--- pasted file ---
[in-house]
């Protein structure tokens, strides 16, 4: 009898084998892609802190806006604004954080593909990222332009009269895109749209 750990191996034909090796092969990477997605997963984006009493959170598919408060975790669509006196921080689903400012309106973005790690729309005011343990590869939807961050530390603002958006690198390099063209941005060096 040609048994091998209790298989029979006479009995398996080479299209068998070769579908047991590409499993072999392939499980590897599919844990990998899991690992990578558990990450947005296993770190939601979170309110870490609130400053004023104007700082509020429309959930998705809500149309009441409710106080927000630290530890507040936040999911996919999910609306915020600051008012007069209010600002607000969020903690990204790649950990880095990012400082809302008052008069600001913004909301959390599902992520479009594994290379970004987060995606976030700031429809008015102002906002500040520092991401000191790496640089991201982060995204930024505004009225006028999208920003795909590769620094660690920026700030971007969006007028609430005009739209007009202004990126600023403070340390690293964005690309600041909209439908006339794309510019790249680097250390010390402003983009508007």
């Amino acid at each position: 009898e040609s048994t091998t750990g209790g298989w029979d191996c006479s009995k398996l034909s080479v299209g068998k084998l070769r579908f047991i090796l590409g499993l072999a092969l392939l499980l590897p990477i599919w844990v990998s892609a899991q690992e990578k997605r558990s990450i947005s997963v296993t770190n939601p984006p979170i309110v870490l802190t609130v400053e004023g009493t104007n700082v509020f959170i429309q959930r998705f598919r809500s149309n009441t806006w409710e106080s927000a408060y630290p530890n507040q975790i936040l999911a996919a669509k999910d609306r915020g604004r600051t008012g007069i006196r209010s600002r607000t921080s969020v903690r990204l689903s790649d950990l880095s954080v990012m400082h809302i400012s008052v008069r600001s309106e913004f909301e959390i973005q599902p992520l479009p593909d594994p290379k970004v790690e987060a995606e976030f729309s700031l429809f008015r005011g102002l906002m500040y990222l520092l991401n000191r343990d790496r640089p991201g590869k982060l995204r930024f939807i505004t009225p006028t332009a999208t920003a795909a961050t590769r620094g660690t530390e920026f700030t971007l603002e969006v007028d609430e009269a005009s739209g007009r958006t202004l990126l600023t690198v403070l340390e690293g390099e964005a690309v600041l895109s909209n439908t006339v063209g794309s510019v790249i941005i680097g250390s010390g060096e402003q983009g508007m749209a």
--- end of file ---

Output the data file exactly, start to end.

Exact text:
[in-house]
């Protein structure tokens, strides 16, 4: 009898084998892609802190806006604004954080593909990222332009009269895109749209 750990191996034909090796092969990477997605997963984006009493959170598919408060975790669509006196921080689903400012309106973005790690729309005011343990590869939807961050530390603002958006690198390099063209941005060096 040609048994091998209790298989029979006479009995398996080479299209068998070769579908047991590409499993072999392939499980590897599919844990990998899991690992990578558990990450947005296993770190939601979170309110870490609130400053004023104007700082509020429309959930998705809500149309009441409710106080927000630290530890507040936040999911996919999910609306915020600051008012007069209010600002607000969020903690990204790649950990880095990012400082809302008052008069600001913004909301959390599902992520479009594994290379970004987060995606976030700031429809008015102002906002500040520092991401000191790496640089991201982060995204930024505004009225006028999208920003795909590769620094660690920026700030971007969006007028609430005009739209007009202004990126600023403070340390690293964005690309600041909209439908006339794309510019790249680097250390010390402003983009508007």
């Amino acid at each position: 009898e040609s048994t091998t750990g209790g298989w029979d191996c006479s009995k398996l034909s080479v299209g068998k084998l070769r579908f047991i090796l590409g499993l072999a092969l392939l499980l590897p990477i599919w844990v990998s892609a899991q690992e990578k997605r558990s990450i947005s997963v296993t770190n939601p984006p979170i309110v870490l802190t609130v400053e004023g009493t104007n700082v509020f959170i429309q959930r998705f598919r809500s149309n009441t806006w409710e106080s927000a408060y630290p530890n507040q975790i936040l999911a996919a669509k999910d609306r915020g604004r600051t008012g007069i006196r209010s600002r607000t921080s969020v903690r990204l689903s790649d950990l880095s954080v990012m400082h809302i400012s008052v008069r600001s309106e913004f909301e959390i973005q599902p992520l479009p593909d594994p290379k970004v790690e987060a995606e976030f729309s700031l429809f008015r005011g102002l906002m500040y990222l520092l991401n000191r343990d790496r640089p991201g590869k982060l995204r930024f939807i505004t009225p006028t332009a999208t920003a795909a961050t590769r620094g660690t530390e920026f700030t971007l603002e969006v007028d609430e009269a005009s739209g007009r958006t202004l990126l600023t690198v403070l340390e690293g390099e964005a690309v600041l895109s909209n439908t006339v063209g794309s510019v790249i941005i680097g250390s010390g060096e402003q983009g508007m749209a």